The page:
Nanoparticles prepared by desolvation and subsequent crosslinking of human serum albumin (HSA) represent promising carriers for drug delivery. Particle size is a crucial parameter, in particular for the in vivo behaviour of nanoparticles after intravenous injection. The objective of the present study is the development of a desolvation procedure for the preparation of HSA-based nanoparticles under the aspect of a controllable particle size between 100 and 300 nm in combination with a narrow size distribution. A pump-controlled preparation method was established which enabled particle preparation under defined conditions. Several factors of the preparation process, such as the rate of addition of the desolvating agent, the pH value and the ionic composition of the HSA solution, the protein concentration, and the conditions of particle purification were evaluated. The pH value of the HSA solution prior to the desolvation procedure was identified as the major factor determining particle size. Varying this parameter, (mean) particle diameters could be adjusted between 150 and 280 nm, higher pH values leading to smaller nanoparticles. Washing the particles by differential centrifugation led to significantly narrower size distributions. The reproducibility of the particle size and particle size distribution under the proposed preparation conditions was demonstrated by sedimentation velocity analysis in the analytical ultracentrifuge and the cellular uptake of those nanoparticles was studied by confocal microscope imaging and FACS analysis. The stability of the resulting nanoparticles was evaluated by pH and buffer titration experiments. Only pH values distinctly outside the isoelectric pH range of HSA and low salt concentrations were able to prevent nanoparticle agglomeration.
Keywords: Nanoparticles; Human serum albumin (HSA); Particle size distribution; Cellular uptake;
The effect of formulation variables on the stability of nebulized aviscumine by Hartwig Steckel; Fadi Eskandar; Klaus Witthohn (181-194).
The pulmonary drug delivery of proteins present an alternative to parenteral and oral administration. Nebulization of aqueous protein solutions is an ideal method for pulmonary application of therapeutic proteins considering the difficulties of their formulation as MDIs or DPIs. This research presents the effect of variable excipients on the stability of freeze-dried aviscumine after reconstitution and nebulization. Formulations containing different lyoprotectants have been lyophilized and reconstituted with isotonic salt solution. The loss of aviscumine activity in the nebulizer reservoir and after nebulization with a PariBoy® air-jet nebulizer, a Multisonic® ultrasonic nebulizer and a Systam® ultrasonic nebulizer was determined by a binding assay. The effect of variable lyoprotectants such as 8% (w/v) Dextran T1, HES130, HES450, HP-β-CD and 6% (w/v) HES450 plus 2% (w/v) mannitol on the stability of aviscumine to air-jet and ultrasonic nebulization has been evaluated. Only 50% of aviscumine activity was retained after 20 min nebulization, where 8% (w/v) HES450 was shown to be the best stabilizer. Stabilization of aviscumine by the addition of variable surfactants as 0.01 and 0.1% (w/v) Poloxamer 188, 0.03 and 0.1% (w/v) PEG 8000, 0.03 and 0.1% (w/v) Solutol HS15 and 0.03 and 0.1% (w/v) octanoyl-N-methyl-glucamide to the reconstitution solution has also been studied. By the addition of 0.03% (w/v) octanoyl-N-methyl-glucamide, 70% of the activity was retained after 20 min nebulization.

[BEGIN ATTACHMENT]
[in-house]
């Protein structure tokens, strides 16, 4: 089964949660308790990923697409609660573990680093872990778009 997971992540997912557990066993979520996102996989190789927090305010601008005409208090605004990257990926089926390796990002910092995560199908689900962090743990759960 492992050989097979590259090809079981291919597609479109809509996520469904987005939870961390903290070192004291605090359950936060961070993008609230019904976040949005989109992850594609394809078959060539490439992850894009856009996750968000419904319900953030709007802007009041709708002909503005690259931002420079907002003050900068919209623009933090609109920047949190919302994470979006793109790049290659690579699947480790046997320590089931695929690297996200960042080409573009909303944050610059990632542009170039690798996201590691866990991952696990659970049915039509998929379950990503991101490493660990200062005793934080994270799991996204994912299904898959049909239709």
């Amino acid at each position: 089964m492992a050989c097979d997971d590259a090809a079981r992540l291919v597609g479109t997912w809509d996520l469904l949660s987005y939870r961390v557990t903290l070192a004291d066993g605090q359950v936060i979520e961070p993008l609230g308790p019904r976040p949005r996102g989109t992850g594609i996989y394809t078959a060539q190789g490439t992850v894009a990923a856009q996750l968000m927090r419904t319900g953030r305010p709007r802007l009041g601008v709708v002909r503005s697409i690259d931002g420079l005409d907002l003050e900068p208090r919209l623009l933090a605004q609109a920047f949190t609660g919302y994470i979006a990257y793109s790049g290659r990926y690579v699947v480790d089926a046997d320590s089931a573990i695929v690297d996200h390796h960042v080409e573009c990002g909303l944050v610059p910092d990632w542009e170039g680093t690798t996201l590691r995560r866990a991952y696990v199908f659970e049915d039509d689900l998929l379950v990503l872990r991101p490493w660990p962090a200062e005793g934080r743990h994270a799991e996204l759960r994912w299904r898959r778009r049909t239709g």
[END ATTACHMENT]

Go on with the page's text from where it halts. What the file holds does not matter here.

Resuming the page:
Keywords: Nebulizer; Octanoyl-N-methyl-glucamide; Stability of proteins; Lyoprotectants; Aviscumine;
Development of polymeric nanoparticulate drug delivery systems: evaluation of nanoparticles based on biotinylated poly(ethylene glycol) with sugar moiety by In-Sook Kim; Sung-Ho Kim (195-203).
Liver specific polymeric nanoparticles were designed and synthesized from biotinylated poly(ethylene glycol) conjugated with lactobionic acid containing a galactose moiety (abbreviated as BEL). Synthesized BEL conjugate was identified by Fourier transform-infrared (FT-IR) and 1 H -nuclear magnetic resonance (NMR) spectroscopy. The fluorescence spectroscopy data showed that BEL conjugate was self-assembled in water to form core-shell structure nanoparticles, and the critical association concentration (CAC) value was estimated as 0.028 g/l. From the transmission electron microscope (TEM) observation, the BEL nanoparticles were spherically shaped and ranged in size between 30 and 60 nm. The particle size distribution was measured by photon correlation spectroscopy (PCS), and the result was 41.2±11.7 nm. Anti-cancer drug all-trans-retinoic acid (ATRA) was loaded into the BEL nanoparticles for evaluating its efficacy as a drug delivery carrier. The crystallinities of ATRA and ATRA-loaded nanoparticles were examined by X-ray diffraction (XRD) patterns. The ATRA release kinetics from the BEL nanoparticles showed a pseudo zero-order pattern during 1-month period.
Keywords: Polymeric nanoparticle; Biotin; Poly(ethylene glycol); Lactobionic acid; All-trans-retinoic acid;
Prediction of degree of deformation and crystallization time of molten droplets in pastillation process by Jung-Woo Kim; Joachim Ulrich (205-215).
The direct solidification process of a melt into a particulate solid is studied to achieve the desired size and shape of the product and to predict the required crystallization time. For an example, a Bisacodyl melt is chosen. The role of the contact angle of the droplet is investigated as a function of Reynolds number, degree of subcooling and characteristic of used cooled surface (substrate). The static contact angle increases with increasing degree of surface roughness of the substrate. The contact angle, however, decreases with increasing Reynolds number and degree of subcooling. The phenomena of spreading and rebouncing of droplets are used in the discussion of the deformation process. By the model of Madejski the degree of deformation is found to be proportional to the Reynolds number to the power of 0.2. On the basis of a simple droplet solidification model and experimental data, a numerical study is presented. The equations allow to estimate the normalized deformation and crystallization times, which are proportional to the Reynolds number to the power of 1.23 and help the design of solidification processes.